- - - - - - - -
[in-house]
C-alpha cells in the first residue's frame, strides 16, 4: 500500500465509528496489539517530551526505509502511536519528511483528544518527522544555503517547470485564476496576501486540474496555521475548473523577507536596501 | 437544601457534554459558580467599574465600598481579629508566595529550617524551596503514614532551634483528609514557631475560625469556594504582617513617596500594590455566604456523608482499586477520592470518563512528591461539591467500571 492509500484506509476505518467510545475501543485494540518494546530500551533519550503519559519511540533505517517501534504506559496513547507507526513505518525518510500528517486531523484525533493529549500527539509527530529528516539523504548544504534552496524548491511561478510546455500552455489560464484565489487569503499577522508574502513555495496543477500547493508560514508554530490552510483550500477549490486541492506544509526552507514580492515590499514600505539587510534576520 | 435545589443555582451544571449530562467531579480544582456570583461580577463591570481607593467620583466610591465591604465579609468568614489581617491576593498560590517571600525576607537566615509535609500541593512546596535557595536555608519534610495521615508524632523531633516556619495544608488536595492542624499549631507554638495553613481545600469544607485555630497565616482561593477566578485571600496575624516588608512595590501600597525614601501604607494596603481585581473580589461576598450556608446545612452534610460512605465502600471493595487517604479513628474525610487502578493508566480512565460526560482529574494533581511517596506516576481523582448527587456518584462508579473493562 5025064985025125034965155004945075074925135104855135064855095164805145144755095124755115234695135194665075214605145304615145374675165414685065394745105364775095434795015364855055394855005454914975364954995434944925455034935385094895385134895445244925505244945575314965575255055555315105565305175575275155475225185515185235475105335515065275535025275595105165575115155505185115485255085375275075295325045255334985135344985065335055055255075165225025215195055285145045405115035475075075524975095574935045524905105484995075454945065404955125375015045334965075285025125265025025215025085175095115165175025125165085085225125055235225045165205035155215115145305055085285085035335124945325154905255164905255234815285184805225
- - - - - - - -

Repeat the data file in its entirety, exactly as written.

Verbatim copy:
[in-house]
C-alpha cells in the first residue's frame, strides 16, 4: 500500500465509528496489539517530551526505509502511536519528511483528544518527522544555503517547470485564476496576501486540474496555521475548473523577507536596501 | 437544601457534554459558580467599574465600598481579629508566595529550617524551596503514614532551634483528609514557631475560625469556594504582617513617596500594590455566604456523608482499586477520592470518563512528591461539591467500571 492509500484506509476505518467510545475501543485494540518494546530500551533519550503519559519511540533505517517501534504506559496513547507507526513505518525518510500528517486531523484525533493529549500527539509527530529528516539523504548544504534552496524548491511561478510546455500552455489560464484565489487569503499577522508574502513555495496543477500547493508560514508554530490552510483550500477549490486541492506544509526552507514580492515590499514600505539587510534576520 | 435545589443555582451544571449530562467531579480544582456570583461580577463591570481607593467620583466610591465591604465579609468568614489581617491576593498560590517571600525576607537566615509535609500541593512546596535557595536555608519534610495521615508524632523531633516556619495544608488536595492542624499549631507554638495553613481545600469544607485555630497565616482561593477566578485571600496575624516588608512595590501600597525614601501604607494596603481585581473580589461576598450556608446545612452534610460512605465502600471493595487517604479513628474525610487502578493508566480512565460526560482529574494533581511517596506516576481523582448527587456518584462508579473493562 5025064985025125034965155004945075074925135104855135064855095164805145144755095124755115234695135194665075214605145304615145374675165414685065394745105364775095434795015364855055394855005454914975364954995434944925455034935385094895385134895445244925505244945575314965575255055555315105565305175575275155475225185515185235475105335515065275535025275595105165575115155505185115485255085375275075295325045255334985135344985065335055055255075165225025215195055285145045405115035475075075524975095574935045524905105484995075454945065404955125375015045334965075285025125265025025215025085175095115165175025125165085085225125055235225045165205035155215115145305055085285085035335124945325154905255164905255234815285184805225